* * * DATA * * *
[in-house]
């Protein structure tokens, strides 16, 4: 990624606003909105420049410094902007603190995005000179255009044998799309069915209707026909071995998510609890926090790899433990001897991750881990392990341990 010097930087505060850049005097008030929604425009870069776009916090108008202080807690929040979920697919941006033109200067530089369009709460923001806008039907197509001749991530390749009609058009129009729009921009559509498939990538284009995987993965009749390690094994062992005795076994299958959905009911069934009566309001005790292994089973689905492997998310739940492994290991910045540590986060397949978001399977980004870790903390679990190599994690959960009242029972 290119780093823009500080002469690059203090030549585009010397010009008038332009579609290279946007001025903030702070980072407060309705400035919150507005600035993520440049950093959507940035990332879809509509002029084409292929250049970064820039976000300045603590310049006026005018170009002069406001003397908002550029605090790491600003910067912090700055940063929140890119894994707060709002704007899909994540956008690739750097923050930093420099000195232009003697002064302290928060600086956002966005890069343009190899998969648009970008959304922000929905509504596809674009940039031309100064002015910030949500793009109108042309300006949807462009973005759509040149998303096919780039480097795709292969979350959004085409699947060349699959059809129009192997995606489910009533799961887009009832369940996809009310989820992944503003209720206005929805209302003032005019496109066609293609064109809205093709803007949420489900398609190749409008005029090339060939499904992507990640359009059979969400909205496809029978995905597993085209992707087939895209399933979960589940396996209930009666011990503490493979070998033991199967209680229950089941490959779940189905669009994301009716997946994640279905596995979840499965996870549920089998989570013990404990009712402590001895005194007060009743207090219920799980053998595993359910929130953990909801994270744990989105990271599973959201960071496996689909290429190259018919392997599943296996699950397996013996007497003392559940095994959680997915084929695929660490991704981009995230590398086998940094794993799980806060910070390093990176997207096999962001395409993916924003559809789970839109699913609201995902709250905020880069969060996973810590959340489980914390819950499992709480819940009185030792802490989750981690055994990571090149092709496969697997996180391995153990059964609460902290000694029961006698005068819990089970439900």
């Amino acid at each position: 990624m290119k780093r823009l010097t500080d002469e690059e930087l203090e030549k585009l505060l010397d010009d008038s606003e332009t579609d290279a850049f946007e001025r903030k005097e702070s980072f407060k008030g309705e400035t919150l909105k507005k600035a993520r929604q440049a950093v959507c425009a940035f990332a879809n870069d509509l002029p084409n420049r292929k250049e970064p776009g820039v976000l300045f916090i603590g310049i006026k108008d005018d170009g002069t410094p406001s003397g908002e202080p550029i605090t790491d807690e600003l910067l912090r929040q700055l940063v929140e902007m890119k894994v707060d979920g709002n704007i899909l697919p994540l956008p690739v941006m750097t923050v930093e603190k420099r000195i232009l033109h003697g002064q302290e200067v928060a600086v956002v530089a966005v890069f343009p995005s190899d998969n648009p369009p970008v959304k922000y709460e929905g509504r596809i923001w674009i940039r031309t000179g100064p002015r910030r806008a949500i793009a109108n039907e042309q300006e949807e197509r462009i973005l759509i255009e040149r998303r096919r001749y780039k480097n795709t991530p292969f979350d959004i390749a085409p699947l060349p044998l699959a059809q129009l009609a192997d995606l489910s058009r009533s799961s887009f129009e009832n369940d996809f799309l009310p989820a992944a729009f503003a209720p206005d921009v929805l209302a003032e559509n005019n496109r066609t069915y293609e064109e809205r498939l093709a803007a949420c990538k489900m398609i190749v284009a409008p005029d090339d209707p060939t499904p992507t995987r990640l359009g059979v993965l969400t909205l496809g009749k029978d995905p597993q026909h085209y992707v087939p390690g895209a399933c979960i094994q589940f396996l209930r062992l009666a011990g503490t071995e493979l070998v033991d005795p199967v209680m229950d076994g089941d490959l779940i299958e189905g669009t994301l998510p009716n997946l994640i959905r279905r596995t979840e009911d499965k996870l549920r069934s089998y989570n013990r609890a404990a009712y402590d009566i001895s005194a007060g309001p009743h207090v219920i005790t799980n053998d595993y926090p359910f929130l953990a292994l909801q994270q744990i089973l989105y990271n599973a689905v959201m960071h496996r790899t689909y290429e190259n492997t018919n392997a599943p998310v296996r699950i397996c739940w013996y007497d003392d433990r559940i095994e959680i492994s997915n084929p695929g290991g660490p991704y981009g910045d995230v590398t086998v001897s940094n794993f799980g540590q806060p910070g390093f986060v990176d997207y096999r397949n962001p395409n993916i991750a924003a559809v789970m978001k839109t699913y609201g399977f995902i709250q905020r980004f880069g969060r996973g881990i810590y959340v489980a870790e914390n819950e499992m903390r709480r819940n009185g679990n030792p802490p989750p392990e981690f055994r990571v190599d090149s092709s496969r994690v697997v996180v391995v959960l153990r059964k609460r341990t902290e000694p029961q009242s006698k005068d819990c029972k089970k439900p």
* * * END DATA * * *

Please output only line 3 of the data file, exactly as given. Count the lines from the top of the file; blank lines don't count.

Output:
């Amino acid at each position: 990624m290119k780093r823009l010097t500080d002469e690059e930087l203090e030549k585009l505060l010397d010009d008038s606003e332009t579609d290279a850049f946007e001025r903030k005097e702070s980072f407060k008030g309705e400035t919150l909105k507005k600035a993520r929604q440049a950093v959507c425009a940035f990332a879809n870069d509509l002029p084409n420049r292929k250049e970064p776009g820039v976000l300045f916090i603590g310049i006026k108008d005018d170009g002069t410094p406001s003397g908002e202080p550029i605090t790491d807690e600003l910067l912090r929040q700055l940063v929140e902007m890119k894994v707060d979920g709002n704007i899909l697919p994540l956008p690739v941006m750097t923050v930093e603190k420099r000195i232009l033109h003697g002064q302290e200067v928060a600086v956002v530089a966005v890069f343009p995005s190899d998969n648009p369009p970008v959304k922000y709460e929905g509504r596809i923001w674009i940039r031309t000179g100064p002015r910030r806008a949500i793009a109108n039907e042309q300006e949807e197509r462009i973005l759509i255009e040149r998303r096919r001749y780039k480097n795709t991530p292969f979350d959004i390749a085409p699947l060349p044998l699959a059809q129009l009609a192997d995606l489910s058009r009533s799961s887009f129009e009832n369940d996809f799309l009310p989820a992944a729009f503003a209720p206005d921009v929805l209302a003032e559509n005019n496109r066609t069915y293609e064109e809205r498939l093709a803007a949420c990538k489900m398609i190749v284009a409008p005029d090339d209707p060939t499904p992507t995987r990640l359009g059979v993965l969400t909205l496809g009749k029978d995905p597993q026909h085209y992707v087939p390690g895209a399933c979960i094994q589940f396996l209930r062992l009666a011990g503490t071995e493979l070998v033991d005795p199967v209680m229950d076994g089941d490959l779940i299958e189905g669009t994301l998510p009716n997946l994640i959905r279905r596995t979840e009911d499965k996870l549920r069934s089998y989570n013990r609890a404990a009712y402590d009566i001895s005194a007060g309001p009743h207090v219920i005790t799980n053998d595993y926090p359910f929130l953990a292994l909801q994270q744990i089973l989105y990271n599973a689905v959201m960071h496996r790899t689909y290429e190259n492997t018919n392997a599943p998310v296996r699950i397996c739940w013996y007497d003392d433990r559940i095994e959680i492994s997915n084929p695929g290991g660490p991704y981009g910045d995230v590398t086998v001897s940094n794993f799980g540590q806060p910070g390093f986060v990176d997207y096999r397949n962001p395409n993916i991750a924003a559809v789970m978001k839109t699913y609201g399977f995902i709250q905020r980004f880069g969060r996973g881990i810590y959340v489980a870790e914390n819950e499992m903390r709480r819940n009185g679990n030792p802490p989750p392990e981690f055994r990571v190599d090149s092709s496969r994690v697997v996180v391995v959960l153990r059964k609460r341990t902290e000694p029961q009242s006698k005068d819990c029972k089970k439900p």